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How Much Does SIP Trunking Really Save You?

By September 8, 2016 Voip

One of the things we all know about SIP Trunking is that it saves money. Big money. We have seen as much as 50 percent savings with some trends that are higher for multi-location organizations, particularly Retail, and more particularly those who operate locations outside of Canada.

What is SIP Trunking?

A SIP trunk is a flexible, virtual ‘trunk’ or ‘virtual phone line’ that allows you to make and receive local and long distance calls over an IP connection eliminating costly investment in dedicated voice trunks. Session Initiation Protocol (or SIP) is used to open a secure channel on an IP connection to deliver voice calls.

If you look at just savings, you are missing the benefit of SIP altogether. Originally phone lines came out as analog lines. Years new line types like the digital voice PRI, or Megalink (Voice T1 to our American friends) became available. It was not about one being cheaper; it was about being better, far better.

The reality was at 13 Analogue lines, the business case for digital trunks kicked in. The digital line quality was far superior, and volume was better, DID’s or individual dial phone number for each employee was now possible. It was just better but, you needed line cards to support it.

Here is a good example. A multi-location Office.

Let’s use an example of a head office in Toronto with 5 Branch offices across the country (or North America, or the World). The current model is simple, x phone users and y phone lines repeated over the number of offices that you have.

Assume that location 1 (head office) has 30 phone lines and Locations 2 – 5 (remote) have 5 phone lines each (for a total of 55 Lines).

Under the model of the old way (analog or digital)

There may be up to 4 Phone companies with 5 independent phone bills for each of these sites. Especially if they are located across different carrier markets.

When you look at it a complete system there are 55 Lines provisioned when in reality, globally there may only be up to 20 call paths used collectively at any one time.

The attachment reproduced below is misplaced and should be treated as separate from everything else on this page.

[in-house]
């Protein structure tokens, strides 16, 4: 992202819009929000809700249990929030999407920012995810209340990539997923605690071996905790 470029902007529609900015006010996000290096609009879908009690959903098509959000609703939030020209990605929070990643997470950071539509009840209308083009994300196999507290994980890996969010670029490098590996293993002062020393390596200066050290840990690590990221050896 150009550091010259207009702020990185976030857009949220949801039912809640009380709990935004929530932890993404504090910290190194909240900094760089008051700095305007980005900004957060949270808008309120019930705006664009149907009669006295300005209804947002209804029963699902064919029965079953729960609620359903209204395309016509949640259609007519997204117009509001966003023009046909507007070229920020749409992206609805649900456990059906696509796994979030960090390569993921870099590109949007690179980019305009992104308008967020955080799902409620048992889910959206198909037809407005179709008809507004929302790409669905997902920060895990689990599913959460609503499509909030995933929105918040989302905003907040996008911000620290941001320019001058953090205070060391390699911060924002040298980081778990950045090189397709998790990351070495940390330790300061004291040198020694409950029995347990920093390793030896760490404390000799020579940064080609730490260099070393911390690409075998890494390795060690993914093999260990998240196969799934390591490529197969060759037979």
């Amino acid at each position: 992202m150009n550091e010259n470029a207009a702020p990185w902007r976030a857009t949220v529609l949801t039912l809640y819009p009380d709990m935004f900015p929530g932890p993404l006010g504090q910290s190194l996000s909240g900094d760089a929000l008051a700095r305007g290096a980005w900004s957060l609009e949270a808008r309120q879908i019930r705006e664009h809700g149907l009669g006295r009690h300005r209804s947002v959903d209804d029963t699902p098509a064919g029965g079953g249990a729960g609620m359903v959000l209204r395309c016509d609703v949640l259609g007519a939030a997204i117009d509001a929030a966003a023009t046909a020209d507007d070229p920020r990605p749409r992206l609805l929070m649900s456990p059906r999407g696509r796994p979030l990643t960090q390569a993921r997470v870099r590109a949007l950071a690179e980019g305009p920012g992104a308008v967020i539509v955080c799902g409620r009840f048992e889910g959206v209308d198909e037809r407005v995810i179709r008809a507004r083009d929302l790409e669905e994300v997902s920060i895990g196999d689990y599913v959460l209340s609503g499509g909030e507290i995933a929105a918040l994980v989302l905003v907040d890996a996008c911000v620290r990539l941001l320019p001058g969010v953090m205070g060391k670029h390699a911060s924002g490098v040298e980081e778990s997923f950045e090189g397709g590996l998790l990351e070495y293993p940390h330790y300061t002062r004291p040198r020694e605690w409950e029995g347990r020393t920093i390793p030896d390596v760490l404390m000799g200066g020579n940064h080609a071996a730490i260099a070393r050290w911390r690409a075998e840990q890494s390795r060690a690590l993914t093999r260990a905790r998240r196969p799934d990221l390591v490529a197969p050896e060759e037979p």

If one of the remote locations, which has 5 phone lines, has a 6th call, it will ring busy, even if ample capacity exists at each other location. Under the current model, all sites behave independently.

What would it look like with SIP?

For starters. Greatly simplified billing with one provider (Frontier). and twice the clarity of ordinary phone calls for life-like, vibrant conversations for inter-site calls.

Where in the past there where 55 Lines provisioned since only 20 are actually needed, you just need to get 20. All sites will ‘share’ capacity.
If you need more capacity, you simply ‘burst’ to use the channels that you need.

Other benefits?

  • No busy signals (ever)
  • No waiting for an outbound line

You can see where the cost savings are obvious.

SIP channels are less than traditional phone lines. They can be ordered one at a time as opposed to a grouping of lines. The Long Distance rate incurred over these trunks are less and the big one – Since your sites are sharing capacity you will need fewer lines overall.

With a phone call, you can add or remove capacity to match fluctuations in business call volume on the fly (to accommodate seasonality within your business).

Remember one thing. If you current equipment provider is your phone company asking them about SIP trunking is analogous to asking your spouse to be your wingman at a bar. Never a good idea. The discussion of SIP trunking often does trigger a wall of upgrade costs, line cards that are often unnecessary.

The phone companies tend not to be entirely objective on this entire topic.


About Frontier Networks


Frontier Networks Inc. is headquartered in Toronto, Ontario and provides Broadband Internet or MPLS, Voice lines or Cloud PBX (a replacement to old phone systems), cloud servers , colocation and our new Physical Security offering to Canadian Retail and Multi Site customers who demand world-wide coverage from a ‘new’ network. “We like to do traditional things in a non-traditional way”.  Frontier has built a network that connects to other networks. Think of them like a large ‘backbone’ of interconnected networks. They connect to every phone company, cable company, wireless and hydro/utelco in Canada and the US through a series of well-connected Points of Presence (POPs). Simply put ‘we don’t suck’.

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